Posted by: Lister | July 30, 2009

The other Iraq war

We don’t seem to hear about the bombing of Kurdistan. I found an article at Stars and Stripes, via anti-war:

The governments of Turkey and Iran say they are defending themselves against the Kurdistan Worker’s Party (PKK), which seeks to establish an independent Kurdish state within Turkey, and their Iranian counterparts, the Free Life Party of Kurdistan (PJAK). Both groups are branded terrorist organizations by the U.S. government.

An estimated 3,000 to 5,000 such militants operate inside Iraq’s borders, according Kurdish military officials. And the two guerrilla groups virtually control a large swath of rugged mountain territory, openly operating checkpoints and even carrying out police and judicial functions when villagers have disputes, according to militants interviewed for this article.

Kurdish soldiers are afraid to venture into the region, and the U.S. government has declared much of the area off-limits to its soldiers.

A PJAK political officer interviewed near the Iranian border said his group takes care of civilians, building bomb shelters and maintaining law and order in a kind of Wild West, where the authority of Baghdad and the Kurdish Regional Government stops at the first makeshift PJAK checkpoint.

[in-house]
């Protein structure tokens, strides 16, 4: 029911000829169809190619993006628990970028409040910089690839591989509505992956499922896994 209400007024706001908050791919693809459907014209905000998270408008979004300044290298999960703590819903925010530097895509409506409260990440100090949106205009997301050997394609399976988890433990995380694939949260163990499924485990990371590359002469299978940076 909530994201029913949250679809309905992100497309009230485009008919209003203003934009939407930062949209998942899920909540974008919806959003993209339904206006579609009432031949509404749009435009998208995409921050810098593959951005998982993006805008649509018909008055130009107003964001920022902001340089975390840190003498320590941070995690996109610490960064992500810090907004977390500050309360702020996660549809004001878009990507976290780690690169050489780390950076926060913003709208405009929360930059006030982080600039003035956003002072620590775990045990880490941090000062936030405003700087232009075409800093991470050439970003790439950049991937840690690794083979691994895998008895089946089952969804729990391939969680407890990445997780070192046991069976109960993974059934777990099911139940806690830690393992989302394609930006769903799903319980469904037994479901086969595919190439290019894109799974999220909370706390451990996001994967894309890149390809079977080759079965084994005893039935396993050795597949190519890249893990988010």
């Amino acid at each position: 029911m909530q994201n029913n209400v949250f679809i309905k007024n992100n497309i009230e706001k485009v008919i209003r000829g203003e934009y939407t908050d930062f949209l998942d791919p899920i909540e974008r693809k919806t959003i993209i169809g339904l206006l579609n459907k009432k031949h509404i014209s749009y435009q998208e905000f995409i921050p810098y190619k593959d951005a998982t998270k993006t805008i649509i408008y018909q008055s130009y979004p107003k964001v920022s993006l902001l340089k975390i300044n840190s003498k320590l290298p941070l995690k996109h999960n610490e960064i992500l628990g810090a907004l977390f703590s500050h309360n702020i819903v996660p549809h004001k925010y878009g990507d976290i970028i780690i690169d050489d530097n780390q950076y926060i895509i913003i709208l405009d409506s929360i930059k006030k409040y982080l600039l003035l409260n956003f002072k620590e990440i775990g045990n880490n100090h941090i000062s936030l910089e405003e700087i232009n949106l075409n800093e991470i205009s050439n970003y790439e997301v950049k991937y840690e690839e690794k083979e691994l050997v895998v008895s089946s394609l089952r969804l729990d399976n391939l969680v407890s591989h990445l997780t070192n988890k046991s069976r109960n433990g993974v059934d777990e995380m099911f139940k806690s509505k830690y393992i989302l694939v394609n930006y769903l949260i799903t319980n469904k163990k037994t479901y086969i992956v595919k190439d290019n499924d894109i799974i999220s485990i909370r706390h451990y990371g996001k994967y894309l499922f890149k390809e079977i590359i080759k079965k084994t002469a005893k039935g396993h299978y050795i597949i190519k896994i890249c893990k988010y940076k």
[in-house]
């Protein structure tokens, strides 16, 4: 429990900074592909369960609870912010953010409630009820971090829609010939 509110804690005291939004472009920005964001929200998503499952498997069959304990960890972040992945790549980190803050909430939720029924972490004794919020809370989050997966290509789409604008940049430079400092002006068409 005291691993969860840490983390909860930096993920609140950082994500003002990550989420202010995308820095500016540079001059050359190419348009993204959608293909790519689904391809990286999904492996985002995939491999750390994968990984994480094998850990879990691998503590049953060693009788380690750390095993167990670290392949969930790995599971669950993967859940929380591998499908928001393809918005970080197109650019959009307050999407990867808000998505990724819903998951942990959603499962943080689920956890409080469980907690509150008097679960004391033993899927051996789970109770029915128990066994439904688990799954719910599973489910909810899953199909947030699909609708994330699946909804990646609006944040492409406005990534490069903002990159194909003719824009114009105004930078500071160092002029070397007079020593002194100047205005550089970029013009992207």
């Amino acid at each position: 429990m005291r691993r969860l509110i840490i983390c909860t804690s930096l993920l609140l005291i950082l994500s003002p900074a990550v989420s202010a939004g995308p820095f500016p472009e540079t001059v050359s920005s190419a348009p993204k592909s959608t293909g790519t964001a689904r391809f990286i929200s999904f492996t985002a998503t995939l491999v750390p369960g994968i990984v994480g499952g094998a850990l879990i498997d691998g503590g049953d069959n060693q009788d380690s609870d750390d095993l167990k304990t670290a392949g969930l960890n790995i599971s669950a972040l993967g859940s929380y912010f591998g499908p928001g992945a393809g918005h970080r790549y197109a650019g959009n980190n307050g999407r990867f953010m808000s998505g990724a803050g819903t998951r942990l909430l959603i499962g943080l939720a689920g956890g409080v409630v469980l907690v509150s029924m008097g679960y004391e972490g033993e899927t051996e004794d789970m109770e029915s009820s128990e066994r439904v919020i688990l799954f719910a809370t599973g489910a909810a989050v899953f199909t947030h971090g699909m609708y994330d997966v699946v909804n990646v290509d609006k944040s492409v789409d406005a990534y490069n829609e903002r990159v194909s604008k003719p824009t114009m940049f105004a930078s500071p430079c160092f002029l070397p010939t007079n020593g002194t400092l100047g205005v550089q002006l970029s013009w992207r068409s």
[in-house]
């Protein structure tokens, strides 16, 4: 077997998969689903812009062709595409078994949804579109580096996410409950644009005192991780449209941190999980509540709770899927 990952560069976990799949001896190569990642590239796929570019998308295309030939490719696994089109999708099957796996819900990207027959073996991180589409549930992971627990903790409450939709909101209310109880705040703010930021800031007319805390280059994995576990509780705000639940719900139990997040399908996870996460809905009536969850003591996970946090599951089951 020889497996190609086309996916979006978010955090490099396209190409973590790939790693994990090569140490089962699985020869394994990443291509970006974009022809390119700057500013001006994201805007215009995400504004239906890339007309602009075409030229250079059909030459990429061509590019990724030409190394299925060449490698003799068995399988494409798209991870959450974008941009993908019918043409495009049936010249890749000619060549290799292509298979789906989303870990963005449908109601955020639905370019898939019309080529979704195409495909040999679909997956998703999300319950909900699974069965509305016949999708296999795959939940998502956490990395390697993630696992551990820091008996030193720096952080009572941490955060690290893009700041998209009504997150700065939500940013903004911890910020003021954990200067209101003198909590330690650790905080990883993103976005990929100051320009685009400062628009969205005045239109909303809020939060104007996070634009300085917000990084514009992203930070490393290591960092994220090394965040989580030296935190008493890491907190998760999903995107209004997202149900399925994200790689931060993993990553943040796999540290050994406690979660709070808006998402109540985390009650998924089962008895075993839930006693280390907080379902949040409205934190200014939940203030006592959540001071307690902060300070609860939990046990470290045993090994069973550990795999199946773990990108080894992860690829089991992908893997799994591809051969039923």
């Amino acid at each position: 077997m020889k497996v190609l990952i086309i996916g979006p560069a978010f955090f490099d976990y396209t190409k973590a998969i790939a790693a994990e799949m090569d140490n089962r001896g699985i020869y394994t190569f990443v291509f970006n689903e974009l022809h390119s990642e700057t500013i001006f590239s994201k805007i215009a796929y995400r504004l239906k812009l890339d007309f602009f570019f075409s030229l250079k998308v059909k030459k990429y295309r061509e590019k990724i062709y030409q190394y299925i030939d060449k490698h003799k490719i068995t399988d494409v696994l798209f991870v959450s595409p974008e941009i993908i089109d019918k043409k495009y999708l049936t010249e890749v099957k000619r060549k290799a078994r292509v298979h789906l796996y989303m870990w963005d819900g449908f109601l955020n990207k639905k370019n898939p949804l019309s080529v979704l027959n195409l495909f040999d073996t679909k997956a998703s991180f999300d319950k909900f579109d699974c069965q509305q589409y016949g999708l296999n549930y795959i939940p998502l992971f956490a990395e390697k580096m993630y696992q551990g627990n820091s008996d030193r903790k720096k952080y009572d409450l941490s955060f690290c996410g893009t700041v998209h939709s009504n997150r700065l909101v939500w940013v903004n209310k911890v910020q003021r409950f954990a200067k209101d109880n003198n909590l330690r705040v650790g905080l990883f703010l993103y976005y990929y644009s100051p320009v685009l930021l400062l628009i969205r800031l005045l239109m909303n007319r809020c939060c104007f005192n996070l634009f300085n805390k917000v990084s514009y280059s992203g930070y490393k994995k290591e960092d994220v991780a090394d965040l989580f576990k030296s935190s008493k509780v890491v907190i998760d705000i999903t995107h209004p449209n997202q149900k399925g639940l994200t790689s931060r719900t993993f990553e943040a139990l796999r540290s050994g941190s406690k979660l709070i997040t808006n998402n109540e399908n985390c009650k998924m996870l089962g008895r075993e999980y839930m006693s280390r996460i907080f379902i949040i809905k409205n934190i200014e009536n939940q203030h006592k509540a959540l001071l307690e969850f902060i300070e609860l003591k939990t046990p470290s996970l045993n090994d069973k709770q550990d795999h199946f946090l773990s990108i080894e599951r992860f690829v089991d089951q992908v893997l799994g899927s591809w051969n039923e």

[…] On a dust-blown, sweltering plain in the shadow of the Qandil Mountains, a collection of tents that blend with the drab tan surroundings lies just off the area’s main highway. Here, near the city of Qaladza, whole families huddle to escape the afternoon heat, driven from their homes by the fighting and forgotten, they say, by their government.

In the distance, the refugees can often see puffy mushroom clouds rise as their former homes are pounded into dust by artillery. “We don’t have a house, we don’t have sheep, we don’t have cows,” said Hamad Rosul Ibrahim, a resident of the grim refugee camp. “We have nothing left but these tents.”

[…] there have been many reports of civilian deaths and injuries. In March, a 2-year-old boy was killed near the Iranian border, and earlier this month, a farmer was badly injured by shrapnel.


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